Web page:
N. Jaye Fredrickson

"The Covenant Chain: Indian Ceremonial and Trade Silver"

31 This exhibition originated where all museum exhibitions should - with the objects themselves. Rather than starting with a story-line and trying to illustrate it the way one would a book, we began with the artifacts and tried to depict the context in which they existed. In so doing we were able to illustrate various aspects of life in eighteenth-and nineteenth-century North America, including the fur trade, colonial wars, Indian dress styles, colonial silversmithing, and Indian-white relations. Because trade silver is made today, we were also able to give it a contemporary setting. Thus we could explore a number of themes while holding on to a continuing thread, the trade silver itself.

32 Although the collection of the National Museum of Man was the basis of the exhibition, we drew on more than twenty other collections, both public and private, to give greater variety. The research involved in ferreting out pieces in other collections was largely based on work done by Arthur Woodward before World War Ⅱ, but in our search we discovered previously untapped sources of trade silver. The lists now available will be useful to future researchers. Nearly every collection in North America has a few pieces of trade silver; it is therefore a part of our material heritage that, although hitherto relatively unknown, has had an interest for many museum curators.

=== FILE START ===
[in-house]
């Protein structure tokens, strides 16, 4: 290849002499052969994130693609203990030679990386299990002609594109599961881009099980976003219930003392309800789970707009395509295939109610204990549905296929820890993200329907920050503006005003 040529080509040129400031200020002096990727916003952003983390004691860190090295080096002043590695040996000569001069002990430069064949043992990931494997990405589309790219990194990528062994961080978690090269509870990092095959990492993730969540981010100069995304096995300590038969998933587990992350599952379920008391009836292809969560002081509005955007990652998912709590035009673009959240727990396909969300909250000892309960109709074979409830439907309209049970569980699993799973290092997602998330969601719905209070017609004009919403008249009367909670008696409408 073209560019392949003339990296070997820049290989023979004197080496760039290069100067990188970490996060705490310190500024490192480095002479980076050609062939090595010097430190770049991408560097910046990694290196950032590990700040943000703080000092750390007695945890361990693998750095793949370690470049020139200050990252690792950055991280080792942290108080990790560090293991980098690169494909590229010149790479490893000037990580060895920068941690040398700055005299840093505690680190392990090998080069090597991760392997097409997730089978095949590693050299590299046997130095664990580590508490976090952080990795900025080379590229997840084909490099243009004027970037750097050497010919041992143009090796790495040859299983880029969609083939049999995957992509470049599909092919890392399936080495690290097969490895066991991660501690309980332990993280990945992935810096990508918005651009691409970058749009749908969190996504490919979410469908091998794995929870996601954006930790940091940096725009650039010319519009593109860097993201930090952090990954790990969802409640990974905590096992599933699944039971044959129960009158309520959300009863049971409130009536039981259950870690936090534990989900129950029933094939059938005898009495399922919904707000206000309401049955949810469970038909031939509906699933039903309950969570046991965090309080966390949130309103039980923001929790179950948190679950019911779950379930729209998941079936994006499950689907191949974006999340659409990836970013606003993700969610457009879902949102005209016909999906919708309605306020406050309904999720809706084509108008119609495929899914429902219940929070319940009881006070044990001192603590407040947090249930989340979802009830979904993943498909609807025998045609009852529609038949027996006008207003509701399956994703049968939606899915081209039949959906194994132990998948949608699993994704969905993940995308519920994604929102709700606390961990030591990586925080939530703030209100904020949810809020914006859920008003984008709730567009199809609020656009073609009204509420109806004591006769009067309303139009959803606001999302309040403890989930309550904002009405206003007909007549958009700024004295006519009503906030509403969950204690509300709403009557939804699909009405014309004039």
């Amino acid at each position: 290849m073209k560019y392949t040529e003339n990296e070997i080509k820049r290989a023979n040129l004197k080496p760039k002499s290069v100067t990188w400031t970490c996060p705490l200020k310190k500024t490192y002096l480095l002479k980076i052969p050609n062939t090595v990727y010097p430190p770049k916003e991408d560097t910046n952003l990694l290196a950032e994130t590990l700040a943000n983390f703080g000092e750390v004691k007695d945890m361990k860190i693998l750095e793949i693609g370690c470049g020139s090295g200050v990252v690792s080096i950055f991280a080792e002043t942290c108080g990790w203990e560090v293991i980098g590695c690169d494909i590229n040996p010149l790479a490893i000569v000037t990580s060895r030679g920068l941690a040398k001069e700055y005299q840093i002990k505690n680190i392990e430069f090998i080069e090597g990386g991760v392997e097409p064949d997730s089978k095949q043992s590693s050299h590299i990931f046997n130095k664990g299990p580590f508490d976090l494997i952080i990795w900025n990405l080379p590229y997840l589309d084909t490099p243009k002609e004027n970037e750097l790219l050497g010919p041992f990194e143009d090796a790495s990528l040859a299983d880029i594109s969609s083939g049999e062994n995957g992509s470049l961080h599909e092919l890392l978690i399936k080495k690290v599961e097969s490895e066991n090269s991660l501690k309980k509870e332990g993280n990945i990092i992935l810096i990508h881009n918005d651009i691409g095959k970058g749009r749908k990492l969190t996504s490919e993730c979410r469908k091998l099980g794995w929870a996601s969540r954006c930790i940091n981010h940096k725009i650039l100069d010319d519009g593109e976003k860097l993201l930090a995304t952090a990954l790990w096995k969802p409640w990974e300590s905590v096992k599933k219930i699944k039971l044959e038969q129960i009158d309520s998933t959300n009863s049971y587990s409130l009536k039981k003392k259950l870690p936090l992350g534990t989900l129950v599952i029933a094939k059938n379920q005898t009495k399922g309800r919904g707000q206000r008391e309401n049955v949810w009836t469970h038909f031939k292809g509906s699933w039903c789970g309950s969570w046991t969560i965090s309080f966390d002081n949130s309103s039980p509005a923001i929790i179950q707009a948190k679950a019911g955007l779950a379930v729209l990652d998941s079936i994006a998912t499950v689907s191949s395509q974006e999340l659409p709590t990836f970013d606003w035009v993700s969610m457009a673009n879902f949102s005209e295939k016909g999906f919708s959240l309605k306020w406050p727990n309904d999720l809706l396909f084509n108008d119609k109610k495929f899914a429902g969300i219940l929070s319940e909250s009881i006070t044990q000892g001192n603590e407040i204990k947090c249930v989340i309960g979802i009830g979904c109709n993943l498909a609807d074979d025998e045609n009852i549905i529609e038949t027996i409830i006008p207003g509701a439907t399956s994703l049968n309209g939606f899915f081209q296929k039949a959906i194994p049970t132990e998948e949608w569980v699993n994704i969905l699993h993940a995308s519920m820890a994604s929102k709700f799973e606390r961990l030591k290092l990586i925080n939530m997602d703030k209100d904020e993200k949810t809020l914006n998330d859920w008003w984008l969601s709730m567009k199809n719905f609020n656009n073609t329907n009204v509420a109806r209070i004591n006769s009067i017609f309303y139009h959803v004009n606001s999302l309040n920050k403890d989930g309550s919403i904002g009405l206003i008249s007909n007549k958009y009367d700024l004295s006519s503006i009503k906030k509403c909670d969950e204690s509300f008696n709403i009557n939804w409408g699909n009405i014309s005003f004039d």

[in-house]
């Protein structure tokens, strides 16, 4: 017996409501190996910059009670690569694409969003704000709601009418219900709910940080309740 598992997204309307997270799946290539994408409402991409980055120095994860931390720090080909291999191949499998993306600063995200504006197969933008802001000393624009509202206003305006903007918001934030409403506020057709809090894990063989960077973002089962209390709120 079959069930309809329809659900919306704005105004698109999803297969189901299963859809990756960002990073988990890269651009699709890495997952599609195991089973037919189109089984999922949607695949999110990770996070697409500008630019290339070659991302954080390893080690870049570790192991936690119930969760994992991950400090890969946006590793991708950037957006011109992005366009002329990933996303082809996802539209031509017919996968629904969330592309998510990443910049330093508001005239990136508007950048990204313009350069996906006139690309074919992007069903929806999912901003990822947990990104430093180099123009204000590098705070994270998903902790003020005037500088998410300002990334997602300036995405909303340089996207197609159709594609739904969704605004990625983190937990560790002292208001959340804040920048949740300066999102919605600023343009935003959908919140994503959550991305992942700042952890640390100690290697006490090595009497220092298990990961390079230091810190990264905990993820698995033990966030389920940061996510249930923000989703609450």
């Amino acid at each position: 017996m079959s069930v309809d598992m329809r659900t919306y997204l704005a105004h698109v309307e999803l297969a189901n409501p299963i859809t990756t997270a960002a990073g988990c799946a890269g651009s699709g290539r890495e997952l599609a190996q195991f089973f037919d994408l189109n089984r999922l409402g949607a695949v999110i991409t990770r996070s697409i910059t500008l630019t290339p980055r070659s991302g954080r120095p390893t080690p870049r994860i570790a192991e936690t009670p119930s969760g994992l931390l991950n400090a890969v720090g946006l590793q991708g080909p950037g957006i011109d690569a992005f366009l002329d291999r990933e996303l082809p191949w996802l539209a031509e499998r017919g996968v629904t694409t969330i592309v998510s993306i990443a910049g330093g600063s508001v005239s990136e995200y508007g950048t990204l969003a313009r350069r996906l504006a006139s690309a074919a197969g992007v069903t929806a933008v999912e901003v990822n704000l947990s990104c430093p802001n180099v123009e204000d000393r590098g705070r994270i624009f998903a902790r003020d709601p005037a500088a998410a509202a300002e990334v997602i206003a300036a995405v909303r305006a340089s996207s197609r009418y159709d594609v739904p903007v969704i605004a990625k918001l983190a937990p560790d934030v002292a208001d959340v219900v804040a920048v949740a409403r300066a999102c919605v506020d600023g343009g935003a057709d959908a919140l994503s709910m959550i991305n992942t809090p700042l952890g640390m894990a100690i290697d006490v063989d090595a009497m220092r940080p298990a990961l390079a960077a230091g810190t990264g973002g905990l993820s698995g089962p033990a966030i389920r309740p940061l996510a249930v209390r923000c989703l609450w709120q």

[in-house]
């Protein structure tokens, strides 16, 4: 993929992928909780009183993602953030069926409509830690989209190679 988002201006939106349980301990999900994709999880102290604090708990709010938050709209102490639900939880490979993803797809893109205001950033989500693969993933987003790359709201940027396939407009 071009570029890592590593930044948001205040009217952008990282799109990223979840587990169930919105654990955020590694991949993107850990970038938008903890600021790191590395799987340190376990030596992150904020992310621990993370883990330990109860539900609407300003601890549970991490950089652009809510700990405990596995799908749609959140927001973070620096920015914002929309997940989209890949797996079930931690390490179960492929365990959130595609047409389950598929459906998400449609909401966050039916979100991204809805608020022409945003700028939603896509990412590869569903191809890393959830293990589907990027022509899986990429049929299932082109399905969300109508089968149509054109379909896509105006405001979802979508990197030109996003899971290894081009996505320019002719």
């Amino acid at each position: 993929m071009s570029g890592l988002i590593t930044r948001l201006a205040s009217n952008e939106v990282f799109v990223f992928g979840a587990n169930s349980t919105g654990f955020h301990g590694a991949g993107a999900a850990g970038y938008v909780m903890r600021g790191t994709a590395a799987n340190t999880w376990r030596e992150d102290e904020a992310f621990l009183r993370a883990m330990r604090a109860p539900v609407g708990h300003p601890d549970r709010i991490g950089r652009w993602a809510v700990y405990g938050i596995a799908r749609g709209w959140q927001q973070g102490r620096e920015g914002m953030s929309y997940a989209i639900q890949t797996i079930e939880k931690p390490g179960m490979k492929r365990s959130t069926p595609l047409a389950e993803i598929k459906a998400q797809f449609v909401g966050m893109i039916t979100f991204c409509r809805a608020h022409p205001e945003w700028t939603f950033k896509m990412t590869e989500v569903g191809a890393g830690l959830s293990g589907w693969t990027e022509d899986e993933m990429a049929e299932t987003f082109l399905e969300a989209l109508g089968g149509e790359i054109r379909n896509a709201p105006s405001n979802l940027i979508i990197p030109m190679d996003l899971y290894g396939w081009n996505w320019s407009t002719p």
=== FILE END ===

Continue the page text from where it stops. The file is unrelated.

33 A great deal of effort was made to display the objects in a way that would both put them in their context and show them to their best advantage. Security was an important consideration because the objects are small and portable. It was decided that the viewing surface should be close to the visitor but that the cases themselves should be large and not easily opened. To reduce the handling of the silver (thus protecting it from tarnishing), most of the pieces were mounted on the exhibition panels. The materials in the case were carefully selected and all the cases were lined with Pacific silver cloth as a tarnish inhibitor to reduce further the presence of sulphur which could affect the pieces. Subject to individual institutions' restrictions, all the silver was cleaned by a conservator and coated with Incralac, a substance used to prevent tarnish.

34 One disappointment in the installation of the objects was the unfortunate angle of the gorgets. Although they have been mounted in a secure way, the beautiful engravings on many of them are difficult to see because they face downward, and the cases are not deep enough to allow them to be mounted on a shelf, thus changing the angle of display.

35 I think the National Museum of Man can be proud of this exhibition because it accomplishes what museum exhibitions should: it shows artifacts, placing them in a context that allows the visitor to understand a little-known part of our heritage. The exhibition has been built to ensure the safety of the artifacts and their proper care both on display and in transit. Finally, it is an exhibition that is visually attractive so that visitors want to look at it. To me, these are the most important aspects of any museum exhibition.

Sandra Gibb

*Reviewed during its exhibit at the Provincial Museum of Alberta, Edmonton, 15 September to 15 November 1981. A concurrent lecture and demonstration series was arranged by Trudy Nicks, Curator of Ethnology. Lectures by Sandra Gibb and N. Jaye Fredrickson wire of particular interest.